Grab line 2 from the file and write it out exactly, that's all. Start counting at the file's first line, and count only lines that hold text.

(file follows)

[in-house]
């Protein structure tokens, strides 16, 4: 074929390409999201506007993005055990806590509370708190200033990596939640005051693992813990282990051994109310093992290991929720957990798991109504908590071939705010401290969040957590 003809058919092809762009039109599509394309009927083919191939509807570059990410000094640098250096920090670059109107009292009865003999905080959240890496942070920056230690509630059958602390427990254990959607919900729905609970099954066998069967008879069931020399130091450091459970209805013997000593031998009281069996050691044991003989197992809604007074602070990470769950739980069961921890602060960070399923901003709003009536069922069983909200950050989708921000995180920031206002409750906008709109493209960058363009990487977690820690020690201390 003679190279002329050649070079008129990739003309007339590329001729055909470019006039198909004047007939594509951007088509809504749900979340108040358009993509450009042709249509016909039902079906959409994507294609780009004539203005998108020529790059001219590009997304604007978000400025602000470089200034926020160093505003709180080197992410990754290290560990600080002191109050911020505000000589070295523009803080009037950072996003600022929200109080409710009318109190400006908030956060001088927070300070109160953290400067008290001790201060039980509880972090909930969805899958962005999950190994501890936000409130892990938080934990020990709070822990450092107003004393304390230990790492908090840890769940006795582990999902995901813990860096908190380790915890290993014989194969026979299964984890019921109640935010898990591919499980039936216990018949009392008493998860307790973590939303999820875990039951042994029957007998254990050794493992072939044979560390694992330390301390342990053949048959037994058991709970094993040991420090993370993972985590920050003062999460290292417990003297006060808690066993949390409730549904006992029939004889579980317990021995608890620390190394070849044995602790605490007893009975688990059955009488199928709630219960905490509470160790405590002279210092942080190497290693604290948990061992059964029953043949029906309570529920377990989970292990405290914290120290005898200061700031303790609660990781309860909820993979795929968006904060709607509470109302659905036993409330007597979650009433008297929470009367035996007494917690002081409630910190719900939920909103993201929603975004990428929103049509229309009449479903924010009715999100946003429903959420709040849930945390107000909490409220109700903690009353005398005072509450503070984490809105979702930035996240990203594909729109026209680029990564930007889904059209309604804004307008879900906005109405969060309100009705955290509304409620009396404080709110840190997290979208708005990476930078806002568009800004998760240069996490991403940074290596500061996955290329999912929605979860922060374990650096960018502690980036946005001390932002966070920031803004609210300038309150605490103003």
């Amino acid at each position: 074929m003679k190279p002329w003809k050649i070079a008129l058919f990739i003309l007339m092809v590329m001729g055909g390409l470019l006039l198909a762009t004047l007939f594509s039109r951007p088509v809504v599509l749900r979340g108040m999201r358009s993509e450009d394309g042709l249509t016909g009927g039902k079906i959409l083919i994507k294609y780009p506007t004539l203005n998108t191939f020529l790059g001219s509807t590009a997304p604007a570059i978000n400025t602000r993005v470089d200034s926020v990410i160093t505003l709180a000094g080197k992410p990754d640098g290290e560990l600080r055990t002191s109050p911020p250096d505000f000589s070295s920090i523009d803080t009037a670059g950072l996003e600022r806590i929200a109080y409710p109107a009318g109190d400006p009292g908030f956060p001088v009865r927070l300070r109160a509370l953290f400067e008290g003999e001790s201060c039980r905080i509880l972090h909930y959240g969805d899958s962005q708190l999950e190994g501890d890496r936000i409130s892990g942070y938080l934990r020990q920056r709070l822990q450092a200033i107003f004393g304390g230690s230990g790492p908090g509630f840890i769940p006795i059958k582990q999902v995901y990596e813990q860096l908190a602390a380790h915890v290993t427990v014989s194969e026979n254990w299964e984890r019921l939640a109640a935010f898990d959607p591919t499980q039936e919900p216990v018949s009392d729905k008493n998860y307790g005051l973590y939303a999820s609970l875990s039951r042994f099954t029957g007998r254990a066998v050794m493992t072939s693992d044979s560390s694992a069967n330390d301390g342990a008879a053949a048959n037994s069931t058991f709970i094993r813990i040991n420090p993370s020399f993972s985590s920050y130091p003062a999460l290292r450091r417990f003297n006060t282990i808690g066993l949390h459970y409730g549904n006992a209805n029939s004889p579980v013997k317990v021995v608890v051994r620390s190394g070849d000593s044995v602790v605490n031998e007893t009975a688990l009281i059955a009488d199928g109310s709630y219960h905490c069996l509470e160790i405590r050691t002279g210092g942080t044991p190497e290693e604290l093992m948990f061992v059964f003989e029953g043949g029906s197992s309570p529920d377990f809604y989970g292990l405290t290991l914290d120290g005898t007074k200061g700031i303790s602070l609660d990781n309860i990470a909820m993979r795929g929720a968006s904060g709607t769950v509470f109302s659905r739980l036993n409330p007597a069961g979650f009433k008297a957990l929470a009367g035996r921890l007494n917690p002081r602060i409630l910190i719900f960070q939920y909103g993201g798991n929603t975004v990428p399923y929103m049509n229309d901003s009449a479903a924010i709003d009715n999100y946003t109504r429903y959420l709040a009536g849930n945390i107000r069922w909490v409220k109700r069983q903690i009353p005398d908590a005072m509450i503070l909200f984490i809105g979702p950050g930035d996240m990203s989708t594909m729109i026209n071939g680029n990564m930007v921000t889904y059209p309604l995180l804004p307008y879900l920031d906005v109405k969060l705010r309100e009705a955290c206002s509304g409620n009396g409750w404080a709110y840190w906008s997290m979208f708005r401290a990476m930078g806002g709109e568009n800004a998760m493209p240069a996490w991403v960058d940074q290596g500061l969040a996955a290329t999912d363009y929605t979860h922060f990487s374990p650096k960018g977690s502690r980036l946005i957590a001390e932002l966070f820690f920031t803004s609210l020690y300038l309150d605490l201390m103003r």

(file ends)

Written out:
């Protein structure tokens, strides 16, 4: 074929390409999201506007993005055990806590509370708190200033990596939640005051693992813990282990051994109310093992290991929720957990798991109504908590071939705010401290969040957590 003809058919092809762009039109599509394309009927083919191939509807570059990410000094640098250096920090670059109107009292009865003999905080959240890496942070920056230690509630059958602390427990254990959607919900729905609970099954066998069967008879069931020399130091450091459970209805013997000593031998009281069996050691044991003989197992809604007074602070990470769950739980069961921890602060960070399923901003709003009536069922069983909200950050989708921000995180920031206002409750906008709109493209960058363009990487977690820690020690201390 003679190279002329050649070079008129990739003309007339590329001729055909470019006039198909004047007939594509951007088509809504749900979340108040358009993509450009042709249509016909039902079906959409994507294609780009004539203005998108020529790059001219590009997304604007978000400025602000470089200034926020160093505003709180080197992410990754290290560990600080002191109050911020505000000589070295523009803080009037950072996003600022929200109080409710009318109190400006908030956060001088927070300070109160953290400067008290001790201060039980509880972090909930969805899958962005999950190994501890936000409130892990938080934990020990709070822990450092107003004393304390230990790492908090840890769940006795582990999902995901813990860096908190380790915890290993014989194969026979299964984890019921109640935010898990591919499980039936216990018949009392008493998860307790973590939303999820875990039951042994029957007998254990050794493992072939044979560390694992330390301390342990053949048959037994058991709970094993040991420090993370993972985590920050003062999460290292417990003297006060808690066993949390409730549904006992029939004889579980317990021995608890620390190394070849044995602790605490007893009975688990059955009488199928709630219960905490509470160790405590002279210092942080190497290693604290948990061992059964029953043949029906309570529920377990989970292990405290914290120290005898200061700031303790609660990781309860909820993979795929968006904060709607509470109302659905036993409330007597979650009433008297929470009367035996007494917690002081409630910190719900939920909103993201929603975004990428929103049509229309009449479903924010009715999100946003429903959420709040849930945390107000909490409220109700903690009353005398005072509450503070984490809105979702930035996240990203594909729109026209680029990564930007889904059209309604804004307008879900906005109405969060309100009705955290509304409620009396404080709110840190997290979208708005990476930078806002568009800004998760240069996490991403940074290596500061996955290329999912929605979860922060374990650096960018502690980036946005001390932002966070920031803004609210300038309150605490103003």